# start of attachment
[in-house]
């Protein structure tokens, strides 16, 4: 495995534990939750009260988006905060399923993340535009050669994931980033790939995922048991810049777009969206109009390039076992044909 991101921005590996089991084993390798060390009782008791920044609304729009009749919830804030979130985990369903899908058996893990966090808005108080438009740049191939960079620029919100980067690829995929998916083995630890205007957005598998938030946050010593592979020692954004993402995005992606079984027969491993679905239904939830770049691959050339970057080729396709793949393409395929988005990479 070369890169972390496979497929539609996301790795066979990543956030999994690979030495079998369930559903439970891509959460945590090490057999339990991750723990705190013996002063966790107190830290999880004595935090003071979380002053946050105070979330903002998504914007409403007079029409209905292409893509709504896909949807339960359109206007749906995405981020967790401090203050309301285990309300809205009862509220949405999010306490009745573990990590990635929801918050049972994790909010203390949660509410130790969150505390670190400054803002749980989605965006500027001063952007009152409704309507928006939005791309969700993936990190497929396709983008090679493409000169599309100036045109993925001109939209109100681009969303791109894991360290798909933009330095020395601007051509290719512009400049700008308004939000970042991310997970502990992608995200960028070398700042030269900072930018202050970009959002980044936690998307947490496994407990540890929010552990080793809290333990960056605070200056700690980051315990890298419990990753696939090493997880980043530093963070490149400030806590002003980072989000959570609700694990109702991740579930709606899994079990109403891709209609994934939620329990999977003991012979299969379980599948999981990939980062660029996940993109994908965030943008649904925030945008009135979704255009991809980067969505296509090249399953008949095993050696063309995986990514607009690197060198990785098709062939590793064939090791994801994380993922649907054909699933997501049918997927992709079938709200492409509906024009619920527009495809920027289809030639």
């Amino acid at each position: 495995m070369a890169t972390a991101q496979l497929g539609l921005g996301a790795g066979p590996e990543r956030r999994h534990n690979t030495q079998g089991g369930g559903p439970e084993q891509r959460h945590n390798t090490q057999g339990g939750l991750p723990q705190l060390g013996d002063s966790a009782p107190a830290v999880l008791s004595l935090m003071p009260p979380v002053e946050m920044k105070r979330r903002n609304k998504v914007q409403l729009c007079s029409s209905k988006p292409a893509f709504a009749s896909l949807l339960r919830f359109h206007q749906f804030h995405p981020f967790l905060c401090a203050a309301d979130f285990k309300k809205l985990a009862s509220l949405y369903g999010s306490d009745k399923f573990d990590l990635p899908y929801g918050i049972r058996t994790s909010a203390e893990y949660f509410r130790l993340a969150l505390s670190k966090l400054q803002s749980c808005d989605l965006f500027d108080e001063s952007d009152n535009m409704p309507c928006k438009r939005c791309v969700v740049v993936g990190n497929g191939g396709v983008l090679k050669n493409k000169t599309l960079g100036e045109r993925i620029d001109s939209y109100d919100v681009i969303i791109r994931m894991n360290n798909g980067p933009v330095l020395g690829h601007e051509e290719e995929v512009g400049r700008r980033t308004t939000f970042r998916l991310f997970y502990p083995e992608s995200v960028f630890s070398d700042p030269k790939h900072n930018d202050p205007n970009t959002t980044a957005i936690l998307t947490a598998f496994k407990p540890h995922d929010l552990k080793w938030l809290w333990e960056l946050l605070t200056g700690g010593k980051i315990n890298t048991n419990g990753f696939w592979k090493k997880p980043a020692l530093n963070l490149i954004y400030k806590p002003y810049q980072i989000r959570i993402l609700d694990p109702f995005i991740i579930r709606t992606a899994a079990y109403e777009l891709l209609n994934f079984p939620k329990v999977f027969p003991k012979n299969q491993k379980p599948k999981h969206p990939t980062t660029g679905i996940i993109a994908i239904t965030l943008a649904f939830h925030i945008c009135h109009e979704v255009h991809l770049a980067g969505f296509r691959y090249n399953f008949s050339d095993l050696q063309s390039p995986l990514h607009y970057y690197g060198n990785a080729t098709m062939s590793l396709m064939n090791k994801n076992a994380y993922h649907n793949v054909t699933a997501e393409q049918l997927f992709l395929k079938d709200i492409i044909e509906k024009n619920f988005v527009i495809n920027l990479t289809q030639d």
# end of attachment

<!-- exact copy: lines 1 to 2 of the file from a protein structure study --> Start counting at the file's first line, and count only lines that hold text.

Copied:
[in-house]
């Protein structure tokens, strides 16, 4: 495995534990939750009260988006905060399923993340535009050669994931980033790939995922048991810049777009969206109009390039076992044909 991101921005590996089991084993390798060390009782008791920044609304729009009749919830804030979130985990369903899908058996893990966090808005108080438009740049191939960079620029919100980067690829995929998916083995630890205007957005598998938030946050010593592979020692954004993402995005992606079984027969491993679905239904939830770049691959050339970057080729396709793949393409395929988005990479 070369890169972390496979497929539609996301790795066979990543956030999994690979030495079998369930559903439970891509959460945590090490057999339990991750723990705190013996002063966790107190830290999880004595935090003071979380002053946050105070979330903002998504914007409403007079029409209905292409893509709504896909949807339960359109206007749906995405981020967790401090203050309301285990309300809205009862509220949405999010306490009745573990990590990635929801918050049972994790909010203390949660509410130790969150505390670190400054803002749980989605965006500027001063952007009152409704309507928006939005791309969700993936990190497929396709983008090679493409000169599309100036045109993925001109939209109100681009969303791109894991360290798909933009330095020395601007051509290719512009400049700008308004939000970042991310997970502990992608995200960028070398700042030269900072930018202050970009959002980044936690998307947490496994407990540890929010552990080793809290333990960056605070200056700690980051315990890298419990990753696939090493997880980043530093963070490149400030806590002003980072989000959570609700694990109702991740579930709606899994079990109403891709209609994934939620329990999977003991012979299969379980599948999981990939980062660029996940993109994908965030943008649904925030945008009135979704255009991809980067969505296509090249399953008949095993050696063309995986990514607009690197060198990785098709062939590793064939090791994801994380993922649907054909699933997501049918997927992709079938709200492409509906024009619920527009495809920027289809030639």